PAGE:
How Hotel Design is Adapting to New Ways We Live, Work and Travel
The Pandemic Has Blurred The Lines Between Home Versus Hospitality, Work Versus Leisure. Here's How Hotel Design is Evolving to Reflect The Lifestyle Preferences of Today's Guests.
By Mary Cook President & Founder, Mary Cook Associates | November 2022
More than two years after the start of the COVID-19 pandemic, travel has rebounded, fueled by the return of business travelers as well as vacationers longing to make up for lost time and missed opportunities since 2020.
But while occupancy rates are back to pre-2020 numbers, the nature of travel and the preferences of hotel guests have shifted as the result of a number of pandemic-related factors that now appear to be long-lasting – from an evolving paradigm of 'home' to the emerging work-from-anywhere lifestyle to a renewed emphasis on wellness and a fresh appreciation for authentic, one-of-a-kind experiences.
As a commercial interior design firm working across sectors, including hospitality as well as multi-family, residential, student housing and recreation, we see these same factors influencing the built environment in nearly every type of real estate. Based on our recent experience with new hotel projects as well as overlap with other sectors that have significant cross-pollination with the hospitality industry, here are some ways we see hotel design evolving to reflect the preferences of today's guests and the next generation of travelers.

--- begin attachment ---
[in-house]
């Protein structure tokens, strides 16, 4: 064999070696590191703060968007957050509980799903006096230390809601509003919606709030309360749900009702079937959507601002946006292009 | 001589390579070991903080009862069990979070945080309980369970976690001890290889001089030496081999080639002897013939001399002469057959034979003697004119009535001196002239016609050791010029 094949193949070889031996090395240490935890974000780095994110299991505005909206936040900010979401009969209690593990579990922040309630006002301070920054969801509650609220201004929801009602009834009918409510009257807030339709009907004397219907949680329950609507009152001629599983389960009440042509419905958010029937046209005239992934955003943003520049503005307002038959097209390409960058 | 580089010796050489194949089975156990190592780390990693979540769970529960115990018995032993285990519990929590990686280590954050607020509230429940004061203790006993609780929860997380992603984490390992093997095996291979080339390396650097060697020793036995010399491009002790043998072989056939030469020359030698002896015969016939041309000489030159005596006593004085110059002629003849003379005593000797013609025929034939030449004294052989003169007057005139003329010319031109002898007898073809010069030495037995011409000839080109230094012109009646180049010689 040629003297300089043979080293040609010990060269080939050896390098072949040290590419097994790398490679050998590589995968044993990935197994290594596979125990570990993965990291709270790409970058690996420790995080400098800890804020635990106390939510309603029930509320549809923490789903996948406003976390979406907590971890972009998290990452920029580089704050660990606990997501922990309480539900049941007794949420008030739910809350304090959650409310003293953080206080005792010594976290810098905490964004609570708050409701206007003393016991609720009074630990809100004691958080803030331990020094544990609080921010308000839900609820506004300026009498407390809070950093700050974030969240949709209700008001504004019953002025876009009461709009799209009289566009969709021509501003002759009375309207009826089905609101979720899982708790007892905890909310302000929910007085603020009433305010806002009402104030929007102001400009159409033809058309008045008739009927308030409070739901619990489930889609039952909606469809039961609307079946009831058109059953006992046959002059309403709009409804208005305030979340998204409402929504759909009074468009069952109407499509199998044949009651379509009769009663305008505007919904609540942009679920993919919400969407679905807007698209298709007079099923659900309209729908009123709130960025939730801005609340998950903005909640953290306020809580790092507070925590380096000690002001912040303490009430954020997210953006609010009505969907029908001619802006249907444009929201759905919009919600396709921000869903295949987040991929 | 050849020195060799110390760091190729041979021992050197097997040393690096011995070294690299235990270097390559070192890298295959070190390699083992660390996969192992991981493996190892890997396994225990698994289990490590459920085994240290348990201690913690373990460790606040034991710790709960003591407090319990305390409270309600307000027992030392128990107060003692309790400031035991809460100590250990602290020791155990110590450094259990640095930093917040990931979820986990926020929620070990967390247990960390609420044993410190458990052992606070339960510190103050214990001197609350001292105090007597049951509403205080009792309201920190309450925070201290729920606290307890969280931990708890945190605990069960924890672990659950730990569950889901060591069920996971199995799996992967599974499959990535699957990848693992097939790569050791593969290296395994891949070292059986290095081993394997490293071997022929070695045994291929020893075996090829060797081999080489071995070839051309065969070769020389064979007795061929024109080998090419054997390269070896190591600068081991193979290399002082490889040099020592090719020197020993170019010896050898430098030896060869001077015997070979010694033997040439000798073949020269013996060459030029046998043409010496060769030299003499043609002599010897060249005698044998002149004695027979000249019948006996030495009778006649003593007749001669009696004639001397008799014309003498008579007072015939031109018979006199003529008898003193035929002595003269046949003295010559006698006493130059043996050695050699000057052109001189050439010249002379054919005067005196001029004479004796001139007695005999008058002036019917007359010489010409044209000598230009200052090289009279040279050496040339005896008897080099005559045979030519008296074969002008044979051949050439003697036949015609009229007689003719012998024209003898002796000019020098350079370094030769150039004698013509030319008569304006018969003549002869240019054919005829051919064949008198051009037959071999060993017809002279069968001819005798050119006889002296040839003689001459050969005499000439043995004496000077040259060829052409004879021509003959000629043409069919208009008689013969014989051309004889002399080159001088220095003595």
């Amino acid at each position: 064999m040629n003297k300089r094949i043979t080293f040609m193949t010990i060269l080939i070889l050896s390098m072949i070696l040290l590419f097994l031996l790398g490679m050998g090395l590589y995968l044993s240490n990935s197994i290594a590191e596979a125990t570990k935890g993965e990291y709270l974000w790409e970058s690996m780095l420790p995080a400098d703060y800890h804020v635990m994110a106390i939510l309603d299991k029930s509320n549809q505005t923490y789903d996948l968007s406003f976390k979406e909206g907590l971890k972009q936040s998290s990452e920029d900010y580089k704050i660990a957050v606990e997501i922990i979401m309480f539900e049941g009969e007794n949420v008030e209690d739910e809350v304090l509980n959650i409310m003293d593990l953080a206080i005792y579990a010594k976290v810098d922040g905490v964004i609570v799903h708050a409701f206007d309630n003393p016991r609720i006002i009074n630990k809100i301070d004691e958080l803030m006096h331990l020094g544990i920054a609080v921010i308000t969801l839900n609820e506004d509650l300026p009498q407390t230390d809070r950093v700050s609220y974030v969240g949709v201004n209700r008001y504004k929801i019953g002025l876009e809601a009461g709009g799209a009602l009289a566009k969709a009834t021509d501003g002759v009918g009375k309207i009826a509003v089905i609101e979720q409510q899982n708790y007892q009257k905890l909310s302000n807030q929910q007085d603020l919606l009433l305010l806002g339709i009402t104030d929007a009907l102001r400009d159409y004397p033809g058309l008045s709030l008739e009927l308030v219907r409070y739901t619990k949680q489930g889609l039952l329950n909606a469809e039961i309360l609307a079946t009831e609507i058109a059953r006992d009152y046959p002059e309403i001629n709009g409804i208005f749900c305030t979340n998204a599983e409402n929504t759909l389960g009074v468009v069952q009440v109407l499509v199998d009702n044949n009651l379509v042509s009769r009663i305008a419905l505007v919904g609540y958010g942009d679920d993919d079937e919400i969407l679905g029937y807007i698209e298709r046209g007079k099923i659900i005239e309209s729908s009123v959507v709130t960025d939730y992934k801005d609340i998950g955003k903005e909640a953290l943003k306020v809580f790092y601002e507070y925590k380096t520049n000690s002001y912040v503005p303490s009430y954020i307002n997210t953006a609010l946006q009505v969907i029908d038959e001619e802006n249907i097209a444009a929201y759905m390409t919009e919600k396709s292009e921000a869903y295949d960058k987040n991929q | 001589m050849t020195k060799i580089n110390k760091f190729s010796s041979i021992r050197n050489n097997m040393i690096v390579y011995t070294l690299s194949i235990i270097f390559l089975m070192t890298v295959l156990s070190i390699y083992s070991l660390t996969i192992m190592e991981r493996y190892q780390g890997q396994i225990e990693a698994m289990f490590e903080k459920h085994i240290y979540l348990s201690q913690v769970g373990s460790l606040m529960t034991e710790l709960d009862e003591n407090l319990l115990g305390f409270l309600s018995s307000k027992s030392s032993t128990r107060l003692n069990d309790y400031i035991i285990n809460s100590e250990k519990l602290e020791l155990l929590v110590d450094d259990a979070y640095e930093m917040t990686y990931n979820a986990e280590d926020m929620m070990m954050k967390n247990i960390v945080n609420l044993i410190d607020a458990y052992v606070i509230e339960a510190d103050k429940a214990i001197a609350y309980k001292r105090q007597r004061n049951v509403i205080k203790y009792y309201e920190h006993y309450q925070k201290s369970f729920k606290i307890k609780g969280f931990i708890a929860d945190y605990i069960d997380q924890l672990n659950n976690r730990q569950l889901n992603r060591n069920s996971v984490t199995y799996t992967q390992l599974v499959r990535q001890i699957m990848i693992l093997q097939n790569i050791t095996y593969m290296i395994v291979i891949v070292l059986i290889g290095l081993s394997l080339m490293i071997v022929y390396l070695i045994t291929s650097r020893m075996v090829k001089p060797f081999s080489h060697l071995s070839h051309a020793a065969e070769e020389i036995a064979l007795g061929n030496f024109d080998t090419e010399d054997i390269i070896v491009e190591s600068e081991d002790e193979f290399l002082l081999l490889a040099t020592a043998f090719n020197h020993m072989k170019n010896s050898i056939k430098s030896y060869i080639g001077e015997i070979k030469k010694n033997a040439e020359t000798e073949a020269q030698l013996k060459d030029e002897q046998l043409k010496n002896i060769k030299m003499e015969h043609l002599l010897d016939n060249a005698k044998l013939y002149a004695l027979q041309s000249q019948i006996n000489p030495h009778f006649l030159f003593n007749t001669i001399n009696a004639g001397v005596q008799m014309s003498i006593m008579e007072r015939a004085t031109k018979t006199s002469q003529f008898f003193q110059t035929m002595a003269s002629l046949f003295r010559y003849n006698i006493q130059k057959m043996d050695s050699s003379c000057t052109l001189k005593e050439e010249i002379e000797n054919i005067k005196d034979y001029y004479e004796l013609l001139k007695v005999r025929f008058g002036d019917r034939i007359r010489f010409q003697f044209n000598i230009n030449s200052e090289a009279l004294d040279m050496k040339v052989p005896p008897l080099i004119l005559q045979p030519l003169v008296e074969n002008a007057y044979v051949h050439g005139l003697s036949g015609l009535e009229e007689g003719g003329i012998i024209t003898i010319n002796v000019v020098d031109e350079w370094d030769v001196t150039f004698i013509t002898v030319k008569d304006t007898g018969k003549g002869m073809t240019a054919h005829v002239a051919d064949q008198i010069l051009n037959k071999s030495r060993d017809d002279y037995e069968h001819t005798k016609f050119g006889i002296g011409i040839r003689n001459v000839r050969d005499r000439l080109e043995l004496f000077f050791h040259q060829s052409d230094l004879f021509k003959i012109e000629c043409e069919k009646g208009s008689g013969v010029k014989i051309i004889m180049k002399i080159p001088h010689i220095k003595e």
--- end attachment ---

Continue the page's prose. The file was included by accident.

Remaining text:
Much as How the Concept of "home" is Changing, So is How We Think About Hospitality
During the early days of the pandemic, the paradigm of home evolved to encompass all the roles we needed our residences to fill: office, school, fitness center, nature retreat, gathering place, sanctuary and more. Similarly, a preference for home-like and multi-functional space is taking hold in hospitality settings thanks to new lifestyle preferences as well as the changing nature of travel itself. Simply designing beautiful hospitality spaces isn't enough. Today's travelers are looking for 'all the comforts of home,' which translates to spaces that can function for all the facets of their life.
A major consideration in this is the rise of the work-from-anywhere mentality, which means guests today no longer neatly fall into the categories of business or leisure travelers. So-called "bleisure" travelers can vacation without having to take time off, or can extend a trip and still get work done remotely without having to rush back to the office. These hotel guests need more than just a desk where they can open a laptop. Just as in their homes, they need a mix of thoughtfully designed, flexible spaces that can give them the privacy, quiet and connectivity they need when working, but also function as venues for relaxation, socialization and fun once they log off and "vacation" time begins.